Former Chief of the VJ General Staff was first sentenced to 15 years in prison, and then accepted the findings in the judgment in order to get the prosecution to drop its appeal. He was then granted early release by President Meron, only to repudiate his earlier acceptance of his guilt as soon as he arrived in Belgrade

Dragoljub Ojdanic in the courtroomDragoljub Ojdanic in the courtroom

General Dragoljub Ojdanic, one of Slobodan Milosevic’s minions, never did show too much initiative, keeping his head down and doing his job, although he was found guilty of being part of the killing machinery in Kosovo in 1999, by dint of his office: he was the Chief of the VJ General Staff. He showed the same attitude when he came to The Hague. The only memorable thing he did was to demand at a status conference that the meals in the UN Detention Unit be adapted to ‘the culinary culture in our country’.

And yet this Dragoljub Ojdanic managed to hoodwink the Tribunal and its president, Theodor Meron. Although he was found guilty of complicity in the murder of thousands of Albanian civilians and the expulsion of hundreds of thousands from Kosovo, he served barely over 11 years.

In 2009, Ojdanic was sentenced to 15 years in prison for aiding the joint criminal enterprise whose goal was to expel the Albanians from Kosovo. Ojdanic and the prosecution appealed the judgment, but in January, Ojdanic wrote a short letter notifying the Tribunal that he ‘fullyaccept[s] the findings in the judgment’ and ‘feel[s] sorry for all those who suffered as a result of the actions [he] was convicted of’. He dropped his appeal.

The prosecution bought his claims and decided to withdraw its appeal in which it had sought a more severe sentence. The next person to buy it was President Meron, who decided to grant Ojdanic early release after he had served two thirds of his sentence. In the statement of reasons, Meron said that granting release to prisoners after they had served two thirds of their sentence was the set practice at the Tribunal, and devoted a section of the decision to the factors that favor early release: positive ‘indicia of rehabilitation’, to be found primarily in the letter in which Ojdanic purportedly admitted his guilt and expressed his regret over the suffering of the victims.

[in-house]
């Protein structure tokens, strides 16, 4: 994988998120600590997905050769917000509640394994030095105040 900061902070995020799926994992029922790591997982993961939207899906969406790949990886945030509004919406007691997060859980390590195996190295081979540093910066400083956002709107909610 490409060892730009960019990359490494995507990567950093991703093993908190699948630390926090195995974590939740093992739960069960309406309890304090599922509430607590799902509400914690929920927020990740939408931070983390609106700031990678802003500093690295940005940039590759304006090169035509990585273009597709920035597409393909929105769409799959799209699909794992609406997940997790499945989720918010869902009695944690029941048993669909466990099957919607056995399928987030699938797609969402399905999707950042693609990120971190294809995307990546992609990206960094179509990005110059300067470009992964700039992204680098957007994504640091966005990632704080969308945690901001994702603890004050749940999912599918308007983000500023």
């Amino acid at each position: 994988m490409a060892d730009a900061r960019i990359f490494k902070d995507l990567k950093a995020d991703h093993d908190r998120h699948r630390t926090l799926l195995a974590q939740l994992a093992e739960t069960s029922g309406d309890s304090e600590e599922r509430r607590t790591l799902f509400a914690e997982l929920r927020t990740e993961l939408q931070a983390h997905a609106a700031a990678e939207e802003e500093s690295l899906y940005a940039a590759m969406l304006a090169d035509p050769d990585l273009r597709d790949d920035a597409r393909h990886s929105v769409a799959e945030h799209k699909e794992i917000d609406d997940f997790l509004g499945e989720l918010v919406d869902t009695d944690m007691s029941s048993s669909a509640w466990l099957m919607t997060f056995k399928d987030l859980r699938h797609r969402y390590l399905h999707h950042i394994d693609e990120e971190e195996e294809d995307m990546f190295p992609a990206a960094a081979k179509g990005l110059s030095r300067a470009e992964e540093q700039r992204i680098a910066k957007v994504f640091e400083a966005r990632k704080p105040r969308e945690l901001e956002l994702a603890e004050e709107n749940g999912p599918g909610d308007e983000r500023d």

Just how sincere his remorse was could be seen as soon as Ojdanic landed at Belgrade airport. Amid the cheers and singing, he said he was coming home ‘with my conscience clear and undisturbed’ because he had done nothing ‘that would constitute a crime, let alone a war crime’. This contradicts his statements in the written admission of guilt that were obviously taken at face value by the Tribunal’s president.

The President’s decision did state some facts that militated against Ojdanic’s early release: his failure to cooperate with the prosecution and the extreme gravity of the crimes he was convicted of. But these reasons were apparently not strong enough in the President’s view and the ‘indicia of rehabilitation’ prevailed, only for Ojdanic to discard them post-haste as soon as he was released.

Dragoljub Ojdanic is not the first convicted war criminal to ridicule the Tribunal, after profiting from the admission of guilt. Biljana Plavsic was the most glaring example: she pleaded guilty to crimes against non-Serbs in BH, only to change her tune as soon as she started serving her sentence. She claimed she was innocent, that her admission of guilt was not sincere but merely a means to get a milder sentence. Her shenanigans did not happen so far back that they were forgotten, but obviously no one learned anything from it. Or perhaps, no one wanted to learn anything.